Fuse by following the manufacturer's recommended settings and directions
for your chosen fusible.

I use a dry iron set to high and press and hold for 10-15 seconds,
starting in the center and slowly moving and holding my iron as I go outward.
I check to make sure all my edges are well fused.
and let my fabrics cool. 
I fused these three large pieces and went to my sewing machine.

I try not to leave my iron in one place for too long so as to not scorch my fabric.
If you are new to this and get a brownish scorch stain, do not get upset.
It happens to everyone sometimes.
You may have to cut new pieces,  but try this first ...

I keep a few of these near my sewing machine.
Put a folded paper towel or scrap fabric under the scorch mark
and wipe with one of these a few times and see if it lifts the stain.
Good cotton quilting fabric is  easy to work with but it is also tough stuff.
Use good quality fabrics, bought from a quilt shop and shop the sales.
You will want your project to last and wash well. 

Before stitching my applique block, 
I always make a "practice" piece for testing my threads and stitches.
I use scrap pieces cut off the edges of my fused applique sheets. 
I use a machine blanket stitch for most of my pieces.
Many quilters prefer a zig zag stitch,
which I use sometimes for smaller pieces.

My machine is a ten year old Janome Memory Craft 6600p
and this is my usual applique setting for cotton fabrics.  
I will set the stitch smaller for the smallest pieces.

This test piece was especially important this time for me because it is the first time I have appliqued a woven fabric, which is thicker and inclined to fray.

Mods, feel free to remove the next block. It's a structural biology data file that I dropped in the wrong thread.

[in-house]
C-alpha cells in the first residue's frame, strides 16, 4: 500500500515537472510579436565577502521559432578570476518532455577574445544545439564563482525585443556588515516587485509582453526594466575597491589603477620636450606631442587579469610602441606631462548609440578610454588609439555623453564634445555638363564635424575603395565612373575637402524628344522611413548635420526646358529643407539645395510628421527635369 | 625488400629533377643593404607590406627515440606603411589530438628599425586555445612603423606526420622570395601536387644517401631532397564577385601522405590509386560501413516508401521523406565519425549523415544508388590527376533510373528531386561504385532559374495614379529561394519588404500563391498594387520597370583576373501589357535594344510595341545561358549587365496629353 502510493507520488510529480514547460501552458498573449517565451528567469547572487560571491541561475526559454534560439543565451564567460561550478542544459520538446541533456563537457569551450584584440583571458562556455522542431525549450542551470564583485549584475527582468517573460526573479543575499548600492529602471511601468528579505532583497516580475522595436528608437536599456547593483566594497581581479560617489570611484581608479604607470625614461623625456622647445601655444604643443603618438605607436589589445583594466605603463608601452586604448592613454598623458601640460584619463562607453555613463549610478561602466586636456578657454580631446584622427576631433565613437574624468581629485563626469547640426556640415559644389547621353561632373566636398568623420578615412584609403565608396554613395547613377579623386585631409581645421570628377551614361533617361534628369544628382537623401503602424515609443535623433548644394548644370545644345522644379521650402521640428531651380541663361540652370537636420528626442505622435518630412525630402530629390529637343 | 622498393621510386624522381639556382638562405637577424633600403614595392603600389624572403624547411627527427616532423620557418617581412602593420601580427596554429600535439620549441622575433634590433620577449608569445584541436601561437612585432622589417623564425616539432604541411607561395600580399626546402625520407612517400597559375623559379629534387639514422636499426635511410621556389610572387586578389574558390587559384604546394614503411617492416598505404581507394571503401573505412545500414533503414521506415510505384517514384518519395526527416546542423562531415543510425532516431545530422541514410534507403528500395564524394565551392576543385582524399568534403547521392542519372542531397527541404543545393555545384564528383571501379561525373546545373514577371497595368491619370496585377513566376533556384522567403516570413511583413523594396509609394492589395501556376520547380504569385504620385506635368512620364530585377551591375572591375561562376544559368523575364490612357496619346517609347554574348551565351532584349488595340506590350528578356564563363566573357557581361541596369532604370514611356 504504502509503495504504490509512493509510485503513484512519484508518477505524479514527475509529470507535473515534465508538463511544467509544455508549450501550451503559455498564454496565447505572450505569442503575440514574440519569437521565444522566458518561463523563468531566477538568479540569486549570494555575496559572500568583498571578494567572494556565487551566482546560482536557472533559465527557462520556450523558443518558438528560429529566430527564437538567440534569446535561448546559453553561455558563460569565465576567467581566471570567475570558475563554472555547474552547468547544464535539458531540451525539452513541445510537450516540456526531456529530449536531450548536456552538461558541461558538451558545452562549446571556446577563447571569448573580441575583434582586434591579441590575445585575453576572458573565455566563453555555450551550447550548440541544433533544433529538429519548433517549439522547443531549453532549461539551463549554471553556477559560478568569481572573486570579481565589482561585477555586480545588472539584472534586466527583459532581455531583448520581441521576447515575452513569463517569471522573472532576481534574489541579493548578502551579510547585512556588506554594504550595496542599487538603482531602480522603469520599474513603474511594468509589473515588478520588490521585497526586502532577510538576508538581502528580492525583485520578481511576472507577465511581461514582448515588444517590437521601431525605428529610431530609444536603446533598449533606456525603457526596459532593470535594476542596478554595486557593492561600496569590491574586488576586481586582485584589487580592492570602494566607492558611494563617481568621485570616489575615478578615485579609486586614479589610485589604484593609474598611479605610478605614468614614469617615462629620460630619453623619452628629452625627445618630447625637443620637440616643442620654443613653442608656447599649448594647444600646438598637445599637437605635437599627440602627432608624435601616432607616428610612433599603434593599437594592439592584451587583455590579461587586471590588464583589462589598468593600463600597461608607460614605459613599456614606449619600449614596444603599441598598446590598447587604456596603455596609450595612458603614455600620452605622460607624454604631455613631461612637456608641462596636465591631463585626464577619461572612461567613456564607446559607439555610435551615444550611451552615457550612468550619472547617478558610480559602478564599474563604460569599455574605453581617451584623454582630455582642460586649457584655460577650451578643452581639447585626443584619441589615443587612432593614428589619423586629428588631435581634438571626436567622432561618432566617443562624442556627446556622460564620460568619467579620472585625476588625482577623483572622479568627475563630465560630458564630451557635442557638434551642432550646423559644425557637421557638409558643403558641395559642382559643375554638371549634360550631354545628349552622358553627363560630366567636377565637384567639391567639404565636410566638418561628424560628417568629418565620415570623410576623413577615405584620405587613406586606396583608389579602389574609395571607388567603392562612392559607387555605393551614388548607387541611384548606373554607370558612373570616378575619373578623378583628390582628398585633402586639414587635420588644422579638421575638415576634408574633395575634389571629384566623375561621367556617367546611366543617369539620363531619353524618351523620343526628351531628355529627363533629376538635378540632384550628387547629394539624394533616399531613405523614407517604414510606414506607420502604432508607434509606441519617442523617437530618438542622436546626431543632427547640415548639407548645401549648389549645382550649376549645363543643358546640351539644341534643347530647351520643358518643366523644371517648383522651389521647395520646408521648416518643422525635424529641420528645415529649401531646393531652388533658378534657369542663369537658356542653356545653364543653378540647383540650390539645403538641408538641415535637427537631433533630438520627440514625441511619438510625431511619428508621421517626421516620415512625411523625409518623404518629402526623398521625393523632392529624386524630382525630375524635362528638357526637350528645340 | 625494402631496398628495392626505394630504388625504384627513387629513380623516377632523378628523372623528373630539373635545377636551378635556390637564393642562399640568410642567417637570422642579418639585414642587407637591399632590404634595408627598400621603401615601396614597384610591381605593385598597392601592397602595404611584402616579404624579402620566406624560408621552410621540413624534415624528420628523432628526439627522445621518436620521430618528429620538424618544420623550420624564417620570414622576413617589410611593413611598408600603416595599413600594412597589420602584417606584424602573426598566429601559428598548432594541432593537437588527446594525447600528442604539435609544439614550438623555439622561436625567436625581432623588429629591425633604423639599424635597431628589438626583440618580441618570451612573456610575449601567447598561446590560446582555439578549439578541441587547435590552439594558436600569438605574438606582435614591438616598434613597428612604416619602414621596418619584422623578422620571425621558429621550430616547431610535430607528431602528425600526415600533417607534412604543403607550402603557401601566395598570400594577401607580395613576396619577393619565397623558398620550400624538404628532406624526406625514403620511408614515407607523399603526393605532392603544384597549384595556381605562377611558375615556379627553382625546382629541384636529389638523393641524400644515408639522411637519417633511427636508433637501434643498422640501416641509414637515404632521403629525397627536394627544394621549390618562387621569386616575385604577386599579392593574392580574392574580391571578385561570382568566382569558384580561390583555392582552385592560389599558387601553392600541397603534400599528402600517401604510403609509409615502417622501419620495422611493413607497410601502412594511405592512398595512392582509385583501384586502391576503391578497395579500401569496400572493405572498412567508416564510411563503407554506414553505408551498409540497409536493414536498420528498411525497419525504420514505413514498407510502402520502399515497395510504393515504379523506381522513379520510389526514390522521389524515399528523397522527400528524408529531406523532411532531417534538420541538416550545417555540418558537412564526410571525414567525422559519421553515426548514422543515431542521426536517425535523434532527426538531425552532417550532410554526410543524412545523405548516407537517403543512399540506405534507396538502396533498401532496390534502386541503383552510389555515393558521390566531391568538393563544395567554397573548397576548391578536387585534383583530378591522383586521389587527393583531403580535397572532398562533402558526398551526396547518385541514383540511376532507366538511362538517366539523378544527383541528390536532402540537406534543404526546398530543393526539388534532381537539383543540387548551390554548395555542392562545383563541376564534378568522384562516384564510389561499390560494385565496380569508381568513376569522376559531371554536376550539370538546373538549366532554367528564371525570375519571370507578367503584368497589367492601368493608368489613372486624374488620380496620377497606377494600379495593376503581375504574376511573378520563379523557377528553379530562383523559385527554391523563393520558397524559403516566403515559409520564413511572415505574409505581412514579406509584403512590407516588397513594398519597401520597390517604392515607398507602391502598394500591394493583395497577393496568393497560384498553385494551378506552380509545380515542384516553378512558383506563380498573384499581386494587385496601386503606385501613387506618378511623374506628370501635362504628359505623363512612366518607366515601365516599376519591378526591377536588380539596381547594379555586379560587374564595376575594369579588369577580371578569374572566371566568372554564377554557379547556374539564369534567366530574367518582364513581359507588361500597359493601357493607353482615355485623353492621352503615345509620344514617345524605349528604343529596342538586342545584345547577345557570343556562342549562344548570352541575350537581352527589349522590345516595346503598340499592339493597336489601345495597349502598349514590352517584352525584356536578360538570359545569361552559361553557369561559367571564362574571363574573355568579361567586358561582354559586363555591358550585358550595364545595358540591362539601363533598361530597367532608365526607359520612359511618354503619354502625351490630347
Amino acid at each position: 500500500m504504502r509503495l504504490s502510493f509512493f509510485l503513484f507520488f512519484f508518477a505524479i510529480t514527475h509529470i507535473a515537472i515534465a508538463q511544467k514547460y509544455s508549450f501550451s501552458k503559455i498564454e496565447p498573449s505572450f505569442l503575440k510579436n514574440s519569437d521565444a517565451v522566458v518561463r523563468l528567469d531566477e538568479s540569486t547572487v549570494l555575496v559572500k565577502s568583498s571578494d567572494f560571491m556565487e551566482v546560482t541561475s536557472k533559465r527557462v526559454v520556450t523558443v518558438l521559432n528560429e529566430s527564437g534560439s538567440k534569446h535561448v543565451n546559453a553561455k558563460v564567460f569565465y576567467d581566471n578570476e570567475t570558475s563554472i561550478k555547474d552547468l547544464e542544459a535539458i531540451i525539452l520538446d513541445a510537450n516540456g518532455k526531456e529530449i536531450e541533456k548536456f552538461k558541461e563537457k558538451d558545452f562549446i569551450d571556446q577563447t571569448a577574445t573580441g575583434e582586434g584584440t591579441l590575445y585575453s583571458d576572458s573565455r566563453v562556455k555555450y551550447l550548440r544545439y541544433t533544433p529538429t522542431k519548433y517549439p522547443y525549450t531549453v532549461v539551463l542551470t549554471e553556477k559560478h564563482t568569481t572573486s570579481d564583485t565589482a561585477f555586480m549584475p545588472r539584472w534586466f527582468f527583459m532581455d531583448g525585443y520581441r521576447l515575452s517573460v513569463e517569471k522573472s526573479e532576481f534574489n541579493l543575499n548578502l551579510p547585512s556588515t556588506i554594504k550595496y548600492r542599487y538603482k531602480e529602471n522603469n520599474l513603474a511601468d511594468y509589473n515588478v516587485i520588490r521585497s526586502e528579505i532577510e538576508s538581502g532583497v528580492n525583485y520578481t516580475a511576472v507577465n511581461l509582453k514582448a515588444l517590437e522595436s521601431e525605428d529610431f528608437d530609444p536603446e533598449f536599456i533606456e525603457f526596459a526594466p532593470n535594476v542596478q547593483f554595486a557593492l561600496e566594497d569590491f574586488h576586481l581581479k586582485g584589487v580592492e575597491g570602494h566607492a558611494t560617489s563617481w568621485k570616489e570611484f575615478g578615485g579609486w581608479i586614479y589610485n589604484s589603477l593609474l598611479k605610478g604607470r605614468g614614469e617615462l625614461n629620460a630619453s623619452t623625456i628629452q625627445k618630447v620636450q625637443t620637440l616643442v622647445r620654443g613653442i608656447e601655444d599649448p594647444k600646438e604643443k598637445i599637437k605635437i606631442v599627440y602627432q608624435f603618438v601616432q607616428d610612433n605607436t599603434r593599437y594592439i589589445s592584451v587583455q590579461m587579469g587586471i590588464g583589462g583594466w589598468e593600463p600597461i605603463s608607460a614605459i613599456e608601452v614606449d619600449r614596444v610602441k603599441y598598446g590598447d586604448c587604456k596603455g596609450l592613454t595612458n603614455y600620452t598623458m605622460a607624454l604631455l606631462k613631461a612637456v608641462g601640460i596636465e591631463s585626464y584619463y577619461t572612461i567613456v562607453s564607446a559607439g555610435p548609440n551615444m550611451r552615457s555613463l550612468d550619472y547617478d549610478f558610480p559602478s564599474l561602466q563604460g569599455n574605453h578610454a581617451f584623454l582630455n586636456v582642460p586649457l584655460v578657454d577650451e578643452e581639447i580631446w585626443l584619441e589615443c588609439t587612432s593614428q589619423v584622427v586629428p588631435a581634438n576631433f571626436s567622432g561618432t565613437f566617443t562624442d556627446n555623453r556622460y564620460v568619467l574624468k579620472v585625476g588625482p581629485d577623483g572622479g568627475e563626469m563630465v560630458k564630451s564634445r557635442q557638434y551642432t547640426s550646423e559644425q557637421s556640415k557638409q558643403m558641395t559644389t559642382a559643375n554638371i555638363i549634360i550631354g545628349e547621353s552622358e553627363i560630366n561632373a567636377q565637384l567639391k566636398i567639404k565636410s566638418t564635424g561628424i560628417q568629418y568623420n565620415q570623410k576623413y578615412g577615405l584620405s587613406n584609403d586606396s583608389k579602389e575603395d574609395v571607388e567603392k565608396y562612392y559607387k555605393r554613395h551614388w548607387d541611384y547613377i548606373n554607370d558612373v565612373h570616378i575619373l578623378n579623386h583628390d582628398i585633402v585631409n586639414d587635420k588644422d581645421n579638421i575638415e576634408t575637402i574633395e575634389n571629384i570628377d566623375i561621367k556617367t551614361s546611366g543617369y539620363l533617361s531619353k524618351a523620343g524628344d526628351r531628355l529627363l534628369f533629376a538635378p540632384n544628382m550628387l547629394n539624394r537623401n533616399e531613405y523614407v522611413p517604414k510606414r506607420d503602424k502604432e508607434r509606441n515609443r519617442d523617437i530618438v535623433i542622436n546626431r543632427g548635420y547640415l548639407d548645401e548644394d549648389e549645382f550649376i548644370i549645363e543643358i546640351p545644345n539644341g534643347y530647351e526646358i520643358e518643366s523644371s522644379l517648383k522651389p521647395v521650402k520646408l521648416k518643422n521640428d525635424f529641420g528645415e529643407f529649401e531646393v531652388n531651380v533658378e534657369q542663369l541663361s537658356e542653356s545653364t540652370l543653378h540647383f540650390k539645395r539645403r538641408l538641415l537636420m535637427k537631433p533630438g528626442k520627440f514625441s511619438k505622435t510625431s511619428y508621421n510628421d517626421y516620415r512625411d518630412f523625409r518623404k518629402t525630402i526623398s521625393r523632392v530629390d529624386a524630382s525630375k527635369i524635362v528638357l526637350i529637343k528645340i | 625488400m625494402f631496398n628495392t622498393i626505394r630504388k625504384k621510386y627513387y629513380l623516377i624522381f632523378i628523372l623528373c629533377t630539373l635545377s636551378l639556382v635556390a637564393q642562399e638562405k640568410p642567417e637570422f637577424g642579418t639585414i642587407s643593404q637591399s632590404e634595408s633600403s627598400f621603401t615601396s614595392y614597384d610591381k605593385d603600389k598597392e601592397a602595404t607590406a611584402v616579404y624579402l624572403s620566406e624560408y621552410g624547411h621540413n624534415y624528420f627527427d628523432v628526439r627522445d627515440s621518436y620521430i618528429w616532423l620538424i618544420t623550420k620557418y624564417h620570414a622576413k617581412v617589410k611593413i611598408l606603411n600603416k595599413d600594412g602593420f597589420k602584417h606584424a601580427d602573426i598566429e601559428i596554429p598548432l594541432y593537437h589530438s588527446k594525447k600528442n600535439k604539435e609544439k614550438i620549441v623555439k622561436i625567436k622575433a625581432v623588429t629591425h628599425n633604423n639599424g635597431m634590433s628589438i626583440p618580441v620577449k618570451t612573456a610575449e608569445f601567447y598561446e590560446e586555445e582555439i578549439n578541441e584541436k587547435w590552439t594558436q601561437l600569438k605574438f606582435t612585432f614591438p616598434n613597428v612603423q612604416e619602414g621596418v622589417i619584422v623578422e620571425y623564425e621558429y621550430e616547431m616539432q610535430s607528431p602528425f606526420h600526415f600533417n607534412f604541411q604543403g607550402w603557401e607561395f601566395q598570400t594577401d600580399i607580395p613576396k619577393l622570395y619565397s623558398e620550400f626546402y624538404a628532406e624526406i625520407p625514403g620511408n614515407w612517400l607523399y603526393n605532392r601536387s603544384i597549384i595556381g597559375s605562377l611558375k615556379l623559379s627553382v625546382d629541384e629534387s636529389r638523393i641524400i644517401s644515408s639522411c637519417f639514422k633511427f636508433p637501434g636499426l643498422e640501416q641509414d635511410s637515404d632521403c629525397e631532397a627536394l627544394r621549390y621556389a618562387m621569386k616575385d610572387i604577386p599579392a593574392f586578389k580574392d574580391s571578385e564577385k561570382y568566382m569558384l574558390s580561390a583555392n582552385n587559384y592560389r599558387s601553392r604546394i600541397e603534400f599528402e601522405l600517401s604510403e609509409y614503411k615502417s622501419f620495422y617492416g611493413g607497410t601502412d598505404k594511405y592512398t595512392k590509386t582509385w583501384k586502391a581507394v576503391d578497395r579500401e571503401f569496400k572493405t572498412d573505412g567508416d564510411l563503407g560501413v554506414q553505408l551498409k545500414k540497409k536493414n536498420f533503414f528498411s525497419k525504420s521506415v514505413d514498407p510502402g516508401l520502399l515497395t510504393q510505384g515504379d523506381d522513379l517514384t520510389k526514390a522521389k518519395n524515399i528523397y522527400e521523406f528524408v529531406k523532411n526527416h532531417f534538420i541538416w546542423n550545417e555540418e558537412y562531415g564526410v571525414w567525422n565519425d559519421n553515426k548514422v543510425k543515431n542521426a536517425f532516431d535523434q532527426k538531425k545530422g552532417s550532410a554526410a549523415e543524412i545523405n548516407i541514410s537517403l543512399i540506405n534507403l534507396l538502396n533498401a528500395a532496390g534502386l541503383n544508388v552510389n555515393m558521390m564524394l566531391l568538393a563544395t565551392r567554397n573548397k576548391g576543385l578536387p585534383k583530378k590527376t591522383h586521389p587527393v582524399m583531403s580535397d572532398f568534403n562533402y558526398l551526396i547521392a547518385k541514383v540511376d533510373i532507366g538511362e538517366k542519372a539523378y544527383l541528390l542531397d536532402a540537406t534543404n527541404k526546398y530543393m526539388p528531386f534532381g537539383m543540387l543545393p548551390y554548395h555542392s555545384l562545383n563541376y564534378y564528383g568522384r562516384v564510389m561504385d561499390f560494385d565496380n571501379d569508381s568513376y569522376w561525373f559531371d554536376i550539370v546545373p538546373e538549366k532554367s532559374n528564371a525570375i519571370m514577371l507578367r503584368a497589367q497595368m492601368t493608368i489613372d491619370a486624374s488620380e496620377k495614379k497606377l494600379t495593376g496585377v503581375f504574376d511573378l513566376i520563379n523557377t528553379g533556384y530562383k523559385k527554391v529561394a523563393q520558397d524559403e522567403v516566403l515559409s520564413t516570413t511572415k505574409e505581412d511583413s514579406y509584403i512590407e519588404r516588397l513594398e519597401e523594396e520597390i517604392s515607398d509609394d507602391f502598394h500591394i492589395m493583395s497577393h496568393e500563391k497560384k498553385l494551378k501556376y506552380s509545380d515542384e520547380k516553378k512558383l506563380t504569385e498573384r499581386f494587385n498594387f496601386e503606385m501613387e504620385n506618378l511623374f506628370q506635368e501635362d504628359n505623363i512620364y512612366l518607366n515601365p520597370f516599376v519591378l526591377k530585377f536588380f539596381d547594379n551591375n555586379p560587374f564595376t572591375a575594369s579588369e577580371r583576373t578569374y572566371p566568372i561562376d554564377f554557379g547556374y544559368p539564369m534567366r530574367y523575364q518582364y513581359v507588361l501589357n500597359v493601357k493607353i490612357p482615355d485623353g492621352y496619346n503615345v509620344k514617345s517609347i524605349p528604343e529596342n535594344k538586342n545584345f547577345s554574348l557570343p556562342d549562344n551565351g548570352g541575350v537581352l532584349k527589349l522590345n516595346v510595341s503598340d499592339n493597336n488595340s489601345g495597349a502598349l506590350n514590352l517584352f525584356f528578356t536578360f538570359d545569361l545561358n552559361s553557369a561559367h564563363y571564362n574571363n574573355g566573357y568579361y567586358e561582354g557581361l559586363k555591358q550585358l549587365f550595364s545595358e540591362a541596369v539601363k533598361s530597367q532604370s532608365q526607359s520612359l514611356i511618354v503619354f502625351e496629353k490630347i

I started by quilting the large robe piece which was a cotton woven,
the kind of soft natural fabric I think a Jedi might wear. 

I stitch very slowly to ease around the curves.
My machine has a speed set and a push button start and stop
 which I love as it makes for very consistent stitching.
For a foot pedal, just ease your foot down to go slow. 

The next applique pieces I fused and stitched were the collar and the bowl.

The arms and eyes are not fused in this photo, but I used them to help
with the placement of the soup bowl. 

This is the end of Part 1 of this how to tutorial series.

If you have any questions please email me 

Part 2 shows how I made the eyes and added the stitch details for the head.

My first quilts were made on a very basic sewing machine with a foot pedal
and I learned to quilt them on my small machine myself.
My tutorials show what works for me.
Adapt this info to find what works for you.

If you have foot pedal machine and have never done machine applique before, 
make a few  practice pieces to get used to your eye and hand and foot coordination.
Relax and you will have fun. 

Always follow your own quilty muse in your happy sewing place.

I hope you are enjoying these tutorials.

More Tomorrow ... :) 


Carol- Beads and Birds said...

Thanks for this tutorial!! I'm not doing Baby Yoda, but I just got dog applique patterns so I am super interested in your instructions.
xx, Carol

LInda Pearl said...

This is adorable, and you gave great instructions. How fun!